There's always a danger that your black t-shirt and bright yellow Nikon strap will fail to attract enough attention compared to all the beautifully dressed Bhutanese people. The fact that you're the ONLY person in the festival who failed to wear a nice shirt with a collar or long sleeves isn't enough to max out the bling-o-meter either.
The maximum points move here is to walk directly across the performance area, ignoring the little painted lines and marshalling activities of the police. Casually grab that 300mm f/2.8 lens that weighs more than the King's lovely new bride and start snapping off frames of the dignitaries sitting in the box seats.
3. Girls go glam for the glory of photography.
With so much testosterone walking about the festivals what is a girl to do if she wants to grab some attention? Nothing says "ignorant foreign traveller" quite like a pretty young girl dressing super sexy at a religious festival. Go hard on the lipstick, make sure your cleavage is pronounced and bouncy and sport the biggest fashion sunglasses you can find. Aside from making your face look like a giant fly, the sunnies ensure no eye contact is made with the policemen trying to indicate that you need to sit down in the front row. Big hats are excellent too, because hats of any sort are not allowed inside the temples of Dzongs. Fashion trumps tradition any day.
For bonus points try the walk-by move on a few monks. Flutter those eye lids and see if you can get some flirting happening with innocent young boys who have been forced by their parents to follow a life of dedicated learning. If you really want to prove that "blondes have more fun" be sure to take your camera inside the temple while visiting a festival and photograph yourself standing in front of their biggest Buddha statue. After all, Karma only happens to ugly people right?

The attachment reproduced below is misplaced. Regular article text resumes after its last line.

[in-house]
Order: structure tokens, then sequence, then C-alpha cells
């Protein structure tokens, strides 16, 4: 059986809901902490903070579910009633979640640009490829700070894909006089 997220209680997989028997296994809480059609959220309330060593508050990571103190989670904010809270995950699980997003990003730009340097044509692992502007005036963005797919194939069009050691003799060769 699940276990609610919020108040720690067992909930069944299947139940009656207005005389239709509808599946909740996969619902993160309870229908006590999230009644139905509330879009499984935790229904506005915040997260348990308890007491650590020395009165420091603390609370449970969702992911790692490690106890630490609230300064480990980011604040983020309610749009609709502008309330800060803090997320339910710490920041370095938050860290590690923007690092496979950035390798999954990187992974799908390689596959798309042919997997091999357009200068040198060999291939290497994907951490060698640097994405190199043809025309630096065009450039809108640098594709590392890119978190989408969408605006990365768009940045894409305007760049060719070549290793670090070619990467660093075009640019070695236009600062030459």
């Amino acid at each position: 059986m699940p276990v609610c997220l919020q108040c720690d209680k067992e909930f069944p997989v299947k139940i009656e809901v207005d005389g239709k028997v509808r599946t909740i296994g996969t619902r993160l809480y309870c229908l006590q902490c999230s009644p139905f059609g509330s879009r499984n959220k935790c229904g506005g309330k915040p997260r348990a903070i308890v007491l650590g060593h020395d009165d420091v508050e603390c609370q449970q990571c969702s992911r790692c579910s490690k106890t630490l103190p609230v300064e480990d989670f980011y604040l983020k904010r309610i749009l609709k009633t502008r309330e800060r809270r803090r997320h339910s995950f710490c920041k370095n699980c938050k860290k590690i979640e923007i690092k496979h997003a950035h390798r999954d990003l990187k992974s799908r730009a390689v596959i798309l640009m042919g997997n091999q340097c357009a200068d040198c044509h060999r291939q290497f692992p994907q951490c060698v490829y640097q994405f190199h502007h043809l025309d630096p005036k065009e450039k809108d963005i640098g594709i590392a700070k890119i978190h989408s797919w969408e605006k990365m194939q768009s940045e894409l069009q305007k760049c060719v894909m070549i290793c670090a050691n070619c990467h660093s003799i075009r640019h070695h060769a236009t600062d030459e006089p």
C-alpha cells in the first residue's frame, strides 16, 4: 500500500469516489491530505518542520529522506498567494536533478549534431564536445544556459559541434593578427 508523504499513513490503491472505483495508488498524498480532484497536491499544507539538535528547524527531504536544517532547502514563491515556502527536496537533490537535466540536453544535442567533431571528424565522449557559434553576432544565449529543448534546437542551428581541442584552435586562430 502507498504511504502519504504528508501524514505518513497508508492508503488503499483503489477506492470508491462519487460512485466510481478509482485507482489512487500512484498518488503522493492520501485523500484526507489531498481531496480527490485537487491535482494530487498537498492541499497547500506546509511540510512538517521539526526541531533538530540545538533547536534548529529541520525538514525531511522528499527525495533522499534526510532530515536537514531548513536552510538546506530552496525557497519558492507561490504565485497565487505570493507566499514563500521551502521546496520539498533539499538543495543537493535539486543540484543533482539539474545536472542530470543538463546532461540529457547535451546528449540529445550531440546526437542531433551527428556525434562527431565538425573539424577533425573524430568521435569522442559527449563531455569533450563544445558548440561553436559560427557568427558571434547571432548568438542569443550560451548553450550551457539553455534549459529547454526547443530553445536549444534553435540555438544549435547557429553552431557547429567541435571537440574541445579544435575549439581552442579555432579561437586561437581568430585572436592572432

4. Remember that your photo is more important than anyone elses.
It stands to reason that any other people with cameras at a festival must simply be there for the fun of it, while your photography is a pursuit of pure genius. This means that you should feel comfortable to stand in front of other people while they are shooting and block their view. If possible try to whack them in the face with your heavy camera bag as you impose your presence in their path. Truly egotistical photographers can even impede the path of monks and performers during a festival. After all, your photography is more important than anyone else, including the people you have come to photograph!
Don't feel you need all that expensive camera gear to make an impact here either, a happy snapper or compact camera will do just fine and really emphasises how your desire to get the shot cannot be outweighed by those silly people who actually work hard at their photography. Carrying a small camera also means you can run alongside monks in a procession, for example, thereby adding the greatest possible insult to those inferior spiritual types while annoying the Samsara out of any other photographers trying to capture a deeply moving scene.
5. Throw away the rule book.